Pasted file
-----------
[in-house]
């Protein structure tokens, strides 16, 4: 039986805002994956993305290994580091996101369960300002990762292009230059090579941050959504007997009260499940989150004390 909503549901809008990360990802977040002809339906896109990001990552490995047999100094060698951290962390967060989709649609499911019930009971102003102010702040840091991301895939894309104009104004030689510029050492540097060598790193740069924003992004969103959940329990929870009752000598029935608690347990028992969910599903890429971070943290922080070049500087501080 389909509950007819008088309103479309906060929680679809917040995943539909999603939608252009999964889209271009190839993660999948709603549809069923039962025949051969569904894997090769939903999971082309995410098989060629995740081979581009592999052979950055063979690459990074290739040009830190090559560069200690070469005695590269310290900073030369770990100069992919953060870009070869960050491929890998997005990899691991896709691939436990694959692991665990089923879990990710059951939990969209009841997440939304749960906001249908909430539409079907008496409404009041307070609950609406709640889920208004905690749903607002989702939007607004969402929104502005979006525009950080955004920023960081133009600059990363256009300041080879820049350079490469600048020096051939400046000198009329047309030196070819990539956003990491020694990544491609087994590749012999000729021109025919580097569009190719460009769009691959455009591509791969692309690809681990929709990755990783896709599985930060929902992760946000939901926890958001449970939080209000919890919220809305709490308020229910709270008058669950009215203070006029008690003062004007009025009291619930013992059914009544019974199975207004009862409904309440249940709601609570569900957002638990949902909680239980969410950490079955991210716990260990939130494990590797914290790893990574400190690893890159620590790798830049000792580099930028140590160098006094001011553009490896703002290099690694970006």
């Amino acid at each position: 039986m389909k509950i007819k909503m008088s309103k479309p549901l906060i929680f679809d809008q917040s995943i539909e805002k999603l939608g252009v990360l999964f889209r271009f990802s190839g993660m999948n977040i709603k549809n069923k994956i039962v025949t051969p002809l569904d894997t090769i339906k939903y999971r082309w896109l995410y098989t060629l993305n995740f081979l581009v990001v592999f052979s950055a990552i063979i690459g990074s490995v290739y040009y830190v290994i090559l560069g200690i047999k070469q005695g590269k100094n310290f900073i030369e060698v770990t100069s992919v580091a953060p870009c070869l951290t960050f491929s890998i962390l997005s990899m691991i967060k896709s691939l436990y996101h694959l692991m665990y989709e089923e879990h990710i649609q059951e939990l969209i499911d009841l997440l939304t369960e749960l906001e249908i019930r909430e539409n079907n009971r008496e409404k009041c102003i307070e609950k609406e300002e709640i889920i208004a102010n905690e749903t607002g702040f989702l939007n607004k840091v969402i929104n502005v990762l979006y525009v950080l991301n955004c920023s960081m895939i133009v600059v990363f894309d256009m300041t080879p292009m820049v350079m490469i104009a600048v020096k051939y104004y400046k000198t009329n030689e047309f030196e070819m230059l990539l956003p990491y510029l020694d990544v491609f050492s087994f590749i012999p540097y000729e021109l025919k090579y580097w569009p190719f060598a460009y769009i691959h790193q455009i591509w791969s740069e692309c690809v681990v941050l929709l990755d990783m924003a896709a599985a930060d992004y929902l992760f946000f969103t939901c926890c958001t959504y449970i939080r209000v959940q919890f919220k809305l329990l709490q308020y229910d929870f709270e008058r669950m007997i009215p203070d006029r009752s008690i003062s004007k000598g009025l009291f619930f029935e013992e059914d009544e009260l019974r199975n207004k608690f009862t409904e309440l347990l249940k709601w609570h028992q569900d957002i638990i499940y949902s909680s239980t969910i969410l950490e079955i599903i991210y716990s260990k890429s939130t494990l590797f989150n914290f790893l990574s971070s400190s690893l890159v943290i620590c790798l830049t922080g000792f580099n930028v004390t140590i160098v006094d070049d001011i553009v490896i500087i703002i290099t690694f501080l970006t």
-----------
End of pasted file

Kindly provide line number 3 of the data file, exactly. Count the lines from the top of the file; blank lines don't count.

């Amino acid at each position: 039986m389909k509950i007819k909503m008088s309103k479309p549901l906060i929680f679809d809008q917040s995943i539909e805002k999603l939608g252009v990360l999964f889209r271009f990802s190839g993660m999948n977040i709603k549809n069923k994956i039962v025949t051969p002809l569904d894997t090769i339906k939903y999971r082309w896109l995410y098989t060629l993305n995740f081979l581009v990001v592999f052979s950055a990552i063979i690459g990074s490995v290739y040009y830190v290994i090559l560069g200690i047999k070469q005695g590269k100094n310290f900073i030369e060698v770990t100069s992919v580091a953060p870009c070869l951290t960050f491929s890998i962390l997005s990899m691991i967060k896709s691939l436990y996101h694959l692991m665990y989709e089923e879990h990710i649609q059951e939990l969209i499911d009841l997440l939304t369960e749960l906001e249908i019930r909430e539409n079907n009971r008496e409404k009041c102003i307070e609950k609406e300002e709640i889920i208004a102010n905690e749903t607002g702040f989702l939007n607004k840091v969402i929104n502005v990762l979006y525009v950080l991301n955004c920023s960081m895939i133009v600059v990363f894309d256009m300041t080879p292009m820049v350079m490469i104009a600048v020096k051939y104004y400046k000198t009329n030689e047309f030196e070819m230059l990539l956003p990491y510029l020694d990544v491609f050492s087994f590749i012999p540097y000729e021109l025919k090579y580097w569009p190719f060598a460009y769009i691959h790193q455009i591509w791969s740069e692309c690809v681990v941050l929709l990755d990783m924003a896709a599985a930060d992004y929902l992760f946000f969103t939901c926890c958001t959504y449970i939080r209000v959940q919890f919220k809305l329990l709490q308020y229910d929870f709270e008058r669950m007997i009215p203070d006029r009752s008690i003062s004007k000598g009025l009291f619930f029935e013992e059914d009544e009260l019974r199975n207004k608690f009862t409904e309440l347990l249940k709601w609570h028992q569900d957002i638990i499940y949902s909680s239980t969910i969410l950490e079955i599903i991210y716990s260990k890429s939130t494990l590797f989150n914290f790893l990574s971070s400190s690893l890159v943290i620590c790798l830049t922080g000792f580099n930028v004390t140590i160098v006094d070049d001011i553009v490896i500087i703002i290099t690694f501080l970006t």